The practice of having a curtain separate between the sifrei Torah and the people is a well-accepted one. Tosafos (M'gila 26b) discusses whether the practice is to have the curtain inside the box housing the sifrei Torah or outside of it.* Although it is not discussed in these terms by that G'mara, the basis for having such a curtain (which you called a paroches) would seem to be the imitation of the mishkan, which had a curtain separating the zones of increasing sanctity - including the separation of the aron from the people.
I am not aware of grounds for an obligation to hang a curtain under normal circumstances, although T'rumas Hadeshen #68 implicates the need to maintain the Torah's personified modesty in his forbidding the temporary removal of such a curtain once it is already in place.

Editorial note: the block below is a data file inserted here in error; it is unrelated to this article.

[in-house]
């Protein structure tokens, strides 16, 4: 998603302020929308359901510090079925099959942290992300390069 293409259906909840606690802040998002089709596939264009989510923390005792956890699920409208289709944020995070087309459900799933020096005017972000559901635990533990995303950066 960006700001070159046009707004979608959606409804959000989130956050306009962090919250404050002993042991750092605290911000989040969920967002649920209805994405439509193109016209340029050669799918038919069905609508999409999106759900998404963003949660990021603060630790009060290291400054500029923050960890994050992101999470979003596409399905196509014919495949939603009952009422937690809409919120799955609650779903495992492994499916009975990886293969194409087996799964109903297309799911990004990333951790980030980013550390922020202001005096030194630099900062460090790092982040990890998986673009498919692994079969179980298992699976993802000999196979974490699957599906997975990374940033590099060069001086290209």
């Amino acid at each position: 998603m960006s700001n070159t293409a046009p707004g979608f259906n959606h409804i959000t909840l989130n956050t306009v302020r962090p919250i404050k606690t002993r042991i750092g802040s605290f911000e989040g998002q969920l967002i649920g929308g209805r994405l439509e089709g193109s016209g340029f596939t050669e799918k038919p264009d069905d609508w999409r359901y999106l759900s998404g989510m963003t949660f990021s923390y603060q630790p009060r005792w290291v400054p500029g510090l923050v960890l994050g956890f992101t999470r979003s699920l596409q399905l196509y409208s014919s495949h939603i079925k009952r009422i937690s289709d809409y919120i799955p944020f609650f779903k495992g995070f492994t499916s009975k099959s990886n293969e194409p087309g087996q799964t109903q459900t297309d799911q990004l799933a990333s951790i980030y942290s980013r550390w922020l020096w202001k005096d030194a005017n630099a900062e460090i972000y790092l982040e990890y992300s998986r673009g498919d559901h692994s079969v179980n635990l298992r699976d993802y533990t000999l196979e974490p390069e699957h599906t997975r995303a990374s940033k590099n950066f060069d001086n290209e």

Rav Ovadya Yosef (in Y'chave Da'as 6:9) brings all of the above to bear in a response to the question of abandoning the curtain once a shul has come into possession of a very aesthetically pleasing aron. He strongly recommends against doing so, quoting Sha'arei T'shuva, who cites Zera Emes as a prooftext for the fact that having a curtain is a universal minhag. Incidentally, he specifies that the universal minhag is for the curtain to hang in front of the aron, not inside it.
Another reason for such a curtain could be the general principle of beautification of objects used in service of God.
*The matter under discussion is whether foreign objects are allowed to occupy the same space as sifrei Torah.